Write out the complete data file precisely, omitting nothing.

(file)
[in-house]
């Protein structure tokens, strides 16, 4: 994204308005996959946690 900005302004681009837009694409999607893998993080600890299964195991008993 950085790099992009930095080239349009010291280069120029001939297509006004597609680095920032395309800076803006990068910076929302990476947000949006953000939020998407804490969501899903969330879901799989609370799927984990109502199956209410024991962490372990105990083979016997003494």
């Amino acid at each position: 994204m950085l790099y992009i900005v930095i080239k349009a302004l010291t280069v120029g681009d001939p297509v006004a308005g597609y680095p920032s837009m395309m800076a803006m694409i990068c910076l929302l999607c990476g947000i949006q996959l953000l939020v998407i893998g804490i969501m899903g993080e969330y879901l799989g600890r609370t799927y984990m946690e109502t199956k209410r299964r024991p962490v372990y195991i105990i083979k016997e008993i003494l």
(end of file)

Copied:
[in-house]
């Protein structure tokens, strides 16, 4: 994204308005996959946690 900005302004681009837009694409999607893998993080600890299964195991008993 950085790099992009930095080239349009010291280069120029001939297509006004597609680095920032395309800076803006990068910076929302990476947000949006953000939020998407804490969501899903969330879901799989609370799927984990109502199956209410024991962490372990105990083979016997003494």
């Amino acid at each position: 994204m950085l790099y992009i900005v930095i080239k349009a302004l010291t280069v120029g681009d001939p297509v006004a308005g597609y680095p920032s837009m395309m800076a803006m694409i990068c910076l929302l999607c990476g947000i949006q996959l953000l939020v998407i893998g804490i969501m899903g993080e969330y879901l799989g600890r609370t799927y984990m946690e109502t199956k209410r299964r024991p962490v372990y195991i105990i083979k016997e008993i003494l």